Salut!, a world first in online therapy for eating disorders
At a time when growing numbers of Europeans are suffering from eating disorders that risk both their physical and mental health, the conclusion of the Salut! project has opened up a new world of solutions to these serious medical conditions.
The IST programme-funded initiative has developed online tools for the diagnosis, treatment and prevention of eating disorders, including a self-help guide to treat sufferers of Bulimia, which affects up to 4 per cent of European women.
Although self-treatment manuals have been developed in the past, the Salut! self-help guide is the first structured program available online and in multiple languages. This, the project believes, places Europe in the lead in the development of therapeutic tools to treat eating disorders.
"The application of new ICT technologies to the treatment of eating disorders is something that has largely been overlooked until now," explains project coordinator Tony Lam at NetUnion in Switzerland. "What we did was integrate the knowledge and know-how of experts into a structured online program for Bulimia that I believe is currently the only one available in the world."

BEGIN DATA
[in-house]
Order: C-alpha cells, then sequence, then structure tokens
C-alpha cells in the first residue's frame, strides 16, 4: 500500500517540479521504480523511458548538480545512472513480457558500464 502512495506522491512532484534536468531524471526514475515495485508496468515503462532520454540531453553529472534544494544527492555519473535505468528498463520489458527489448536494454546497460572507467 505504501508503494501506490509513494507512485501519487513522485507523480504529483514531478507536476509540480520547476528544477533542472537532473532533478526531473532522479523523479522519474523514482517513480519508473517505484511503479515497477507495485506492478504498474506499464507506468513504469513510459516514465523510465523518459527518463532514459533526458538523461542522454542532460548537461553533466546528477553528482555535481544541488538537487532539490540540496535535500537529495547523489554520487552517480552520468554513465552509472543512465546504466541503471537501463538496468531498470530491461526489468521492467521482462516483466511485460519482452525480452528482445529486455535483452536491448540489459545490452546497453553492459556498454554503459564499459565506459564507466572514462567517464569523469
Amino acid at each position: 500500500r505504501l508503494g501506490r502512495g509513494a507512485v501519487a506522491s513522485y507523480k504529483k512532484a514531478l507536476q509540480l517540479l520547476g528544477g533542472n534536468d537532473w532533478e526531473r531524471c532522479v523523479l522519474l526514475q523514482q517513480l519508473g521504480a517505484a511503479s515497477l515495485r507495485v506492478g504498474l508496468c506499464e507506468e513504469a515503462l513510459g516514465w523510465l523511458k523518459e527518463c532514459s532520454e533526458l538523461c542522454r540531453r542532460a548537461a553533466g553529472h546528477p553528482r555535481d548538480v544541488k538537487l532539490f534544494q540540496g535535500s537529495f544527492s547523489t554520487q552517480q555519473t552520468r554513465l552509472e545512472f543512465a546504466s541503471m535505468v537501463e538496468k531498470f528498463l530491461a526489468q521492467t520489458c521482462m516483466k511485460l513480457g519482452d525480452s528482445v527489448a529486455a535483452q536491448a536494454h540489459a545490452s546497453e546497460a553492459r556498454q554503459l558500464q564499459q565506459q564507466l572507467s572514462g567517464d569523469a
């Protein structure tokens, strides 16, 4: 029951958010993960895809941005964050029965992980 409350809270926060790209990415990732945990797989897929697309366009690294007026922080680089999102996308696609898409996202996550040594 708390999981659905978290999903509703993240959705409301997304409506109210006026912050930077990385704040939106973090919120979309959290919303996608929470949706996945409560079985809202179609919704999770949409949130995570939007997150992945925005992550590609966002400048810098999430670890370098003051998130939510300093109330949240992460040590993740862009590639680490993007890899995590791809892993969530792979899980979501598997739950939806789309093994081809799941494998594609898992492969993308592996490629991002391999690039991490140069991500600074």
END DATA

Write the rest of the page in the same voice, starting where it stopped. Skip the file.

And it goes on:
Clinical trials show that the online tools offer a variety of important benefits compared to traditional methods. Most significantly they make treatment more accessible to a larger number of sufferers, overcoming fears and spurring self-motivation while at the same reducing the burden on healthcare professionals.
"We wanted to provide better services to patients without increasing therapists workload," Lam explains.
A survey among trial patients showed that 73 per cent favour the idea of treating themselves, a result that indicates how the online program helps overcome feelings of shame among sufferers and makes them feel empowered to solve their eating problems. Similarly, 42 per cent highlighted the convenience of the system, which requires only three face-to-face interviews with a therapist and makes treatment more accessible and immediate.
Most of the four-month, seven-step program is carried out online, including weekly e-mail contact with a therapist and the elaboration of a food diary that allows patients to observe and understand their eating habits.
Although Salut! ended in March, there has been keen interest among the project partners and others to continue its development. Clinical trials are ongoing with Bulimia sufferers in Sweden and Spain while another is about to start in Germany.
Lam sees these achievements as a first step toward the development of an e-mental health service sector, a future in which the Salut! methodology can be applied to other related health problems such as obesity, and other mental health problems, such as pathological gambling or stress and anxiety.
20 Av. des Figuiers
Source: Based on information from Salut!
Tara Morris | IST Results
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